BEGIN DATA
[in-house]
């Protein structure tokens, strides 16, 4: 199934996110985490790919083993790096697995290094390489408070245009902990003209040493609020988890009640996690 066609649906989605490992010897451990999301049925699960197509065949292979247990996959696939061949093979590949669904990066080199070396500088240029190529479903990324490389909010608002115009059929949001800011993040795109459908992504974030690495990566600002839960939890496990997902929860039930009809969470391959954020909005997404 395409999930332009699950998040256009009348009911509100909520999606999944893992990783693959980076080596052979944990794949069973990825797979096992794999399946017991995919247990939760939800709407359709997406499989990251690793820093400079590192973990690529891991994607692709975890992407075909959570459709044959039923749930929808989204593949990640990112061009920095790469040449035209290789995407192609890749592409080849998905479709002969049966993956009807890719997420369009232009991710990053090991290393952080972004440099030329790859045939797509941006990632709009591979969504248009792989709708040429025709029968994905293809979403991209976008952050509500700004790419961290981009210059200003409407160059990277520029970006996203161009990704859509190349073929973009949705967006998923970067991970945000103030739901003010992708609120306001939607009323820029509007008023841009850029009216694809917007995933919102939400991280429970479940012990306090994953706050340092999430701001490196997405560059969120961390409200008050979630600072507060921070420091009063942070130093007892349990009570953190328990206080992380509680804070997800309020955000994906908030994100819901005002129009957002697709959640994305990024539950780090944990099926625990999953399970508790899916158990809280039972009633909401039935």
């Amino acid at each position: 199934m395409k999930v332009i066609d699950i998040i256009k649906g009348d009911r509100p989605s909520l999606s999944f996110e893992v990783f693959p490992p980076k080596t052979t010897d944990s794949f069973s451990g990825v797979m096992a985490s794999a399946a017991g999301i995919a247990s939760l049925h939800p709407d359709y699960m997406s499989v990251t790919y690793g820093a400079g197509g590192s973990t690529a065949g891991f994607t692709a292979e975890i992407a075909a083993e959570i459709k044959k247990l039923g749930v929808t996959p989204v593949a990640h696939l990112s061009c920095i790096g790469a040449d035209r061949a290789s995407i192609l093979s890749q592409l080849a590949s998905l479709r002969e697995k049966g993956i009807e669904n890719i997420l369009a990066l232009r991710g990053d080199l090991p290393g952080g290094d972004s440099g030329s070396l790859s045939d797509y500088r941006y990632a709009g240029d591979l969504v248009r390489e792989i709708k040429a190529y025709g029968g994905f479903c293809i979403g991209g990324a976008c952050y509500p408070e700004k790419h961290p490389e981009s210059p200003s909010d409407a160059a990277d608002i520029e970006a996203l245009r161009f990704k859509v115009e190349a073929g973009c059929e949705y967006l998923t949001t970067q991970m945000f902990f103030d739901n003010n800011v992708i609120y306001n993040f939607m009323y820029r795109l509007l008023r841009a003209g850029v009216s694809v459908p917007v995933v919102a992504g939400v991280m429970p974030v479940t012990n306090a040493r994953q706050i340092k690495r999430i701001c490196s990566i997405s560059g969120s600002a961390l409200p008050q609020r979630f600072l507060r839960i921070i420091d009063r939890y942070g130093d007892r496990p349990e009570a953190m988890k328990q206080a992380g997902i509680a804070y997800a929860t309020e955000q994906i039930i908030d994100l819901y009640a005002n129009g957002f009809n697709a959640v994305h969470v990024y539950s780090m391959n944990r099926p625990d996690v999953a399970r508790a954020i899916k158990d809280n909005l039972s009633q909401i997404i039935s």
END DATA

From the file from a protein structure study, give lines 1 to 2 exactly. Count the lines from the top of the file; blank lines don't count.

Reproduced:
[in-house]
């Protein structure tokens, strides 16, 4: 199934996110985490790919083993790096697995290094390489408070245009902990003209040493609020988890009640996690 066609649906989605490992010897451990999301049925699960197509065949292979247990996959696939061949093979590949669904990066080199070396500088240029190529479903990324490389909010608002115009059929949001800011993040795109459908992504974030690495990566600002839960939890496990997902929860039930009809969470391959954020909005997404 395409999930332009699950998040256009009348009911509100909520999606999944893992990783693959980076080596052979944990794949069973990825797979096992794999399946017991995919247990939760939800709407359709997406499989990251690793820093400079590192973990690529891991994607692709975890992407075909959570459709044959039923749930929808989204593949990640990112061009920095790469040449035209290789995407192609890749592409080849998905479709002969049966993956009807890719997420369009232009991710990053090991290393952080972004440099030329790859045939797509941006990632709009591979969504248009792989709708040429025709029968994905293809979403991209976008952050509500700004790419961290981009210059200003409407160059990277520029970006996203161009990704859509190349073929973009949705967006998923970067991970945000103030739901003010992708609120306001939607009323820029509007008023841009850029009216694809917007995933919102939400991280429970479940012990306090994953706050340092999430701001490196997405560059969120961390409200008050979630600072507060921070420091009063942070130093007892349990009570953190328990206080992380509680804070997800309020955000994906908030994100819901005002129009957002697709959640994305990024539950780090944990099926625990999953399970508790899916158990809280039972009633909401039935």